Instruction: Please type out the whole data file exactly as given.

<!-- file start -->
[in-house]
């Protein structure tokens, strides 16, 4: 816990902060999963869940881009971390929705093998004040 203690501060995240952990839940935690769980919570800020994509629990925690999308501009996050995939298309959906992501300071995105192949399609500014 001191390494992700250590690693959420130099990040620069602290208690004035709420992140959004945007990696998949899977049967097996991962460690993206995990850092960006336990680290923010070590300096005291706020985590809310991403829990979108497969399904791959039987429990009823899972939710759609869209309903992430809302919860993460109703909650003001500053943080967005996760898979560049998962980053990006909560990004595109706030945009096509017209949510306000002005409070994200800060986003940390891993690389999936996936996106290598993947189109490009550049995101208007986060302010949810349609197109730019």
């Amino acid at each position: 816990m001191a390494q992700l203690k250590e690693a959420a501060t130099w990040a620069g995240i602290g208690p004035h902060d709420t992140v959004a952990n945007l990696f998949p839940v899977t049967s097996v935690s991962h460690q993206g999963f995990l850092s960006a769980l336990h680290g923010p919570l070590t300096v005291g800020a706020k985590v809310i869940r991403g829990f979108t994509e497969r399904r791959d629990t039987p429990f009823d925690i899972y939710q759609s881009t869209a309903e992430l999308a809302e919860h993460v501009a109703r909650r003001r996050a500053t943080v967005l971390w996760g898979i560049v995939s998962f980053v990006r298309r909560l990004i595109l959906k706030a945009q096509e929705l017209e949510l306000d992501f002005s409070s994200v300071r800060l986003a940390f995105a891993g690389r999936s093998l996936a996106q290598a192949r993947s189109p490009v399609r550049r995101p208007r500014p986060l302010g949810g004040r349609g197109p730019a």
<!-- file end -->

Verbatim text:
[in-house]
């Protein structure tokens, strides 16, 4: 816990902060999963869940881009971390929705093998004040 203690501060995240952990839940935690769980919570800020994509629990925690999308501009996050995939298309959906992501300071995105192949399609500014 001191390494992700250590690693959420130099990040620069602290208690004035709420992140959004945007990696998949899977049967097996991962460690993206995990850092960006336990680290923010070590300096005291706020985590809310991403829990979108497969399904791959039987429990009823899972939710759609869209309903992430809302919860993460109703909650003001500053943080967005996760898979560049998962980053990006909560990004595109706030945009096509017209949510306000002005409070994200800060986003940390891993690389999936996936996106290598993947189109490009550049995101208007986060302010949810349609197109730019």
């Amino acid at each position: 816990m001191a390494q992700l203690k250590e690693a959420a501060t130099w990040a620069g995240i602290g208690p004035h902060d709420t992140v959004a952990n945007l990696f998949p839940v899977t049967s097996v935690s991962h460690q993206g999963f995990l850092s960006a769980l336990h680290g923010p919570l070590t300096v005291g800020a706020k985590v809310i869940r991403g829990f979108t994509e497969r399904r791959d629990t039987p429990f009823d925690i899972y939710q759609s881009t869209a309903e992430l999308a809302e919860h993460v501009a109703r909650r003001r996050a500053t943080v967005l971390w996760g898979i560049v995939s998962f980053v990006r298309r909560l990004i595109l959906k706030a945009q096509e929705l017209e949510l306000d992501f002005s409070s994200v300071r800060l986003a940390f995105a891993g690389r999936s093998l996936a996106q290598a192949r993947s189109p490009v399609r550049r995101p208007r500014p986060l302010g949810g004040r349609g197109p730019a």